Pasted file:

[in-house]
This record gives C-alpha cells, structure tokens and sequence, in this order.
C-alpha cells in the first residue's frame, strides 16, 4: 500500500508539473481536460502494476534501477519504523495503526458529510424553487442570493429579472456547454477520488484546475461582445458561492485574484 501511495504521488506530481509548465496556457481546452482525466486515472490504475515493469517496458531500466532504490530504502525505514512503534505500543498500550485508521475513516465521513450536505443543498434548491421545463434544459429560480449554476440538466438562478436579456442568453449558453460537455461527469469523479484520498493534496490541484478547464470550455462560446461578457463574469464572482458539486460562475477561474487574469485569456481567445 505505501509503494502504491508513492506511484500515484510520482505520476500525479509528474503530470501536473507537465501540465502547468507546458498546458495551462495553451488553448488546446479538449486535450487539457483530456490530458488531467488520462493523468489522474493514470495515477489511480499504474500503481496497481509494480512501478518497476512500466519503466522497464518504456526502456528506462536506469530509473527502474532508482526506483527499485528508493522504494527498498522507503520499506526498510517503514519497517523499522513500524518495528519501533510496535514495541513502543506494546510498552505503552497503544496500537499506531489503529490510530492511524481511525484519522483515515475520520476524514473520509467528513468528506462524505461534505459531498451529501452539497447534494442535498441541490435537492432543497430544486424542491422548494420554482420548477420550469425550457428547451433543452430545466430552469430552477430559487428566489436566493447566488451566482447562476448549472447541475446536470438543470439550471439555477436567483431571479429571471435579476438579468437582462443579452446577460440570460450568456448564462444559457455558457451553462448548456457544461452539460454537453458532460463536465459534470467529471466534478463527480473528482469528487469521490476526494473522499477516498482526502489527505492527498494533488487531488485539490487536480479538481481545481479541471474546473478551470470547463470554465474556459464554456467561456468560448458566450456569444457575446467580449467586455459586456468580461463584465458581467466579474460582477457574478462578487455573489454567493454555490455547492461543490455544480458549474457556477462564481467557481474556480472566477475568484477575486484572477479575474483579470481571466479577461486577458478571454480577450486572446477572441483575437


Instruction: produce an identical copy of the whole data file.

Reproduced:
[in-house]
This record gives C-alpha cells, structure tokens and sequence, in this order.
C-alpha cells in the first residue's frame, strides 16, 4: 500500500508539473481536460502494476534501477519504523495503526458529510424553487442570493429579472456547454477520488484546475461582445458561492485574484 501511495504521488506530481509548465496556457481546452482525466486515472490504475515493469517496458531500466532504490530504502525505514512503534505500543498500550485508521475513516465521513450536505443543498434548491421545463434544459429560480449554476440538466438562478436579456442568453449558453460537455461527469469523479484520498493534496490541484478547464470550455462560446461578457463574469464572482458539486460562475477561474487574469485569456481567445 505505501509503494502504491508513492506511484500515484510520482505520476500525479509528474503530470501536473507537465501540465502547468507546458498546458495551462495553451488553448488546446479538449486535450487539457483530456490530458488531467488520462493523468489522474493514470495515477489511480499504474500503481496497481509494480512501478518497476512500466519503466522497464518504456526502456528506462536506469530509473527502474532508482526506483527499485528508493522504494527498498522507503520499506526498510517503514519497517523499522513500524518495528519501533510496535514495541513502543506494546510498552505503552497503544496500537499506531489503529490510530492511524481511525484519522483515515475520520476524514473520509467528513468528506462524505461534505459531498451529501452539497447534494442535498441541490435537492432543497430544486424542491422548494420554482420548477420550469425550457428547451433543452430545466430552469430552477430559487428566489436566493447566488451566482447562476448549472447541475446536470438543470439550471439555477436567483431571479429571471435579476438579468437582462443579452446577460440570460450568456448564462444559457455558457451553462448548456457544461452539460454537453458532460463536465459534470467529471466534478463527480473528482469528487469521490476526494473522499477516498482526502489527505492527498494533488487531488485539490487536480479538481481545481479541471474546473478551470470547463470554465474556459464554456467561456468560448458566450456569444457575446467580449467586455459586456468580461463584465458581467466579474460582477457574478462578487455573489454567493454555490455547492461543490455544480458549474457556477462564481467557481474556480472566477475568484477575486484572477479575474483579470481571466479577461486577458478571454480577450486572446477572441483575437